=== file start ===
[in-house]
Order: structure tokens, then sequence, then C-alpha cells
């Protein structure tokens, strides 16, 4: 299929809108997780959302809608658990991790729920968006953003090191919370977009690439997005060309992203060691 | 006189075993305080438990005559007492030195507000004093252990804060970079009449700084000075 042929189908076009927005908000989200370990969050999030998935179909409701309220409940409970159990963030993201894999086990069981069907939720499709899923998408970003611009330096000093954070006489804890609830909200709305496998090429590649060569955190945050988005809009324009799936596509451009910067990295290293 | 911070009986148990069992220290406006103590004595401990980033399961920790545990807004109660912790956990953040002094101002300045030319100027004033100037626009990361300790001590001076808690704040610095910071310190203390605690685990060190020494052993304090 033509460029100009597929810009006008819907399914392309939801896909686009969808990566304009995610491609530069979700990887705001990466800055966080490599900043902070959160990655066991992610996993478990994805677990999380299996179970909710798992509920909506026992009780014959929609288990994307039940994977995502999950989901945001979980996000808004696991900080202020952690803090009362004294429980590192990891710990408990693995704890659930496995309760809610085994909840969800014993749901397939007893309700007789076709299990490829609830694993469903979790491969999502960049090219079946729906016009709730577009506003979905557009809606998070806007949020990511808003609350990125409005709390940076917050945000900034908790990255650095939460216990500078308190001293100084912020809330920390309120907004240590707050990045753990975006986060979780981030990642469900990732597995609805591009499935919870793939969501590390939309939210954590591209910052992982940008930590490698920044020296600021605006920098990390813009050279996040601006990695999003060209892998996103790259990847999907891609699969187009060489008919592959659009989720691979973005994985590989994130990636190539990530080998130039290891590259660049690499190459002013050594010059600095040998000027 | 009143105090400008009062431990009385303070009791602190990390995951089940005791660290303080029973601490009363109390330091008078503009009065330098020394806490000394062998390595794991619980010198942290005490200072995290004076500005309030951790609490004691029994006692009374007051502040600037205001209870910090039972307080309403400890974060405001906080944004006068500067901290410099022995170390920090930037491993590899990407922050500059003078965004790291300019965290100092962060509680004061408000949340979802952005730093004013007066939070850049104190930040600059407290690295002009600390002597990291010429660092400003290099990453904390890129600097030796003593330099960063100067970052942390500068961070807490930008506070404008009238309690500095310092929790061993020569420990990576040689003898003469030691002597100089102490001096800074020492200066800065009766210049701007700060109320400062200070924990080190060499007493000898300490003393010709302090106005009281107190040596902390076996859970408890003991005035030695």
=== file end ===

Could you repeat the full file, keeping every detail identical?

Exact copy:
[in-house]
Order: structure tokens, then sequence, then C-alpha cells
């Protein structure tokens, strides 16, 4: 299929809108997780959302809608658990991790729920968006953003090191919370977009690439997005060309992203060691 | 006189075993305080438990005559007492030195507000004093252990804060970079009449700084000075 042929189908076009927005908000989200370990969050999030998935179909409701309220409940409970159990963030993201894999086990069981069907939720499709899923998408970003611009330096000093954070006489804890609830909200709305496998090429590649060569955190945050988005809009324009799936596509451009910067990295290293 | 911070009986148990069992220290406006103590004595401990980033399961920790545990807004109660912790956990953040002094101002300045030319100027004033100037626009990361300790001590001076808690704040610095910071310190203390605690685990060190020494052993304090 033509460029100009597929810009006008819907399914392309939801896909686009969808990566304009995610491609530069979700990887705001990466800055966080490599900043902070959160990655066991992610996993478990994805677990999380299996179970909710798992509920909506026992009780014959929609288990994307039940994977995502999950989901945001979980996000808004696991900080202020952690803090009362004294429980590192990891710990408990693995704890659930496995309760809610085994909840969800014993749901397939007893309700007789076709299990490829609830694993469903979790491969999502960049090219079946729906016009709730577009506003979905557009809606998070806007949020990511808003609350990125409005709390940076917050945000900034908790990255650095939460216990500078308190001293100084912020809330920390309120907004240590707050990045753990975006986060979780981030990642469900990732597995609805591009499935919870793939969501590390939309939210954590591209910052992982940008930590490698920044020296600021605006920098990390813009050279996040601006990695999003060209892998996103790259990847999907891609699969187009060489008919592959659009989720691979973005994985590989994130990636190539990530080998130039290891590259660049690499190459002013050594010059600095040998000027 | 009143105090400008009062431990009385303070009791602190990390995951089940005791660290303080029973601490009363109390330091008078503009009065330098020394806490000394062998390595794991619980010198942290005490200072995290004076500005309030951790609490004691029994006692009374007051502040600037205001209870910090039972307080309403400890974060405001906080944004006068500067901290410099022995170390920090930037491993590899990407922050500059003078965004790291300019965290100092962060509680004061408000949340979802952005730093004013007066939070850049104190930040600059407290690295002009600390002597990291010429660092400003290099990453904390890129600097030796003593330099960063100067970052942390500068961070807490930008506070404008009238309690500095310092929790061993020569420990990576040689003898003469030691002597100089102490001096800074020492200066800065009766210049701007700060109320400062200070924990080190060499007493000898300490003393010709302090106005009281107190040596902390076996859970408890003991005035030695």